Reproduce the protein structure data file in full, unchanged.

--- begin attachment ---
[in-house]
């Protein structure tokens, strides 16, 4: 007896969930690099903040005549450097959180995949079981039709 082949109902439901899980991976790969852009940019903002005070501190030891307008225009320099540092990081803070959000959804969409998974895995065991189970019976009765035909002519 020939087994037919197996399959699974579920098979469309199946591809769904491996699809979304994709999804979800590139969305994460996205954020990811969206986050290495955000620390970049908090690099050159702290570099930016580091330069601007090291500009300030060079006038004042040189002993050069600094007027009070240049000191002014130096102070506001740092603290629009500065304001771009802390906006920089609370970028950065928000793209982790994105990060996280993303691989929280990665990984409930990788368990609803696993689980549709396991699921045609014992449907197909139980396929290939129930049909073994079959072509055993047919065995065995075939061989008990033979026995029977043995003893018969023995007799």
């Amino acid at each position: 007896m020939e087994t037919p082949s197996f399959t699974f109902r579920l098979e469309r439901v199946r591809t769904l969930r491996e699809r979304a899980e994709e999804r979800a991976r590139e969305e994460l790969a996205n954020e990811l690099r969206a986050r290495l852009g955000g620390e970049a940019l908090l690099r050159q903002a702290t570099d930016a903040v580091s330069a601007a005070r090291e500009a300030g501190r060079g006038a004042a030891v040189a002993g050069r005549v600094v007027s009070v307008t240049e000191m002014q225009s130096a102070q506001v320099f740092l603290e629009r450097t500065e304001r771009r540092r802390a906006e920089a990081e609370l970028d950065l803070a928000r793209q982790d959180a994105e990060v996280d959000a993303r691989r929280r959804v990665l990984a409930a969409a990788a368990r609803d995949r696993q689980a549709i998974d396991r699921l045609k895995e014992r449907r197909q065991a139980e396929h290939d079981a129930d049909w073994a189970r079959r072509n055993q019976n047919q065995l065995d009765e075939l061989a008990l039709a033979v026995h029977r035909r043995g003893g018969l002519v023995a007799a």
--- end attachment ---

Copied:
[in-house]
């Protein structure tokens, strides 16, 4: 007896969930690099903040005549450097959180995949079981039709 082949109902439901899980991976790969852009940019903002005070501190030891307008225009320099540092990081803070959000959804969409998974895995065991189970019976009765035909002519 020939087994037919197996399959699974579920098979469309199946591809769904491996699809979304994709999804979800590139969305994460996205954020990811969206986050290495955000620390970049908090690099050159702290570099930016580091330069601007090291500009300030060079006038004042040189002993050069600094007027009070240049000191002014130096102070506001740092603290629009500065304001771009802390906006920089609370970028950065928000793209982790994105990060996280993303691989929280990665990984409930990788368990609803696993689980549709396991699921045609014992449907197909139980396929290939129930049909073994079959072509055993047919065995065995075939061989008990033979026995029977043995003893018969023995007799």
């Amino acid at each position: 007896m020939e087994t037919p082949s197996f399959t699974f109902r579920l098979e469309r439901v199946r591809t769904l969930r491996e699809r979304a899980e994709e999804r979800a991976r590139e969305e994460l790969a996205n954020e990811l690099r969206a986050r290495l852009g955000g620390e970049a940019l908090l690099r050159q903002a702290t570099d930016a903040v580091s330069a601007a005070r090291e500009a300030g501190r060079g006038a004042a030891v040189a002993g050069r005549v600094v007027s009070v307008t240049e000191m002014q225009s130096a102070q506001v320099f740092l603290e629009r450097t500065e304001r771009r540092r802390a906006e920089a990081e609370l970028d950065l803070a928000r793209q982790d959180a994105e990060v996280d959000a993303r691989r929280r959804v990665l990984a409930a969409a990788a368990r609803d995949r696993q689980a549709i998974d396991r699921l045609k895995e014992r449907r197909q065991a139980e396929h290939d079981a129930d049909w073994a189970r079959r072509n055993q019976n047919q065995l065995d009765e075939l061989a008990l039709a033979v026995h029977r035909r043995g003893g018969l002519v023995a007799a």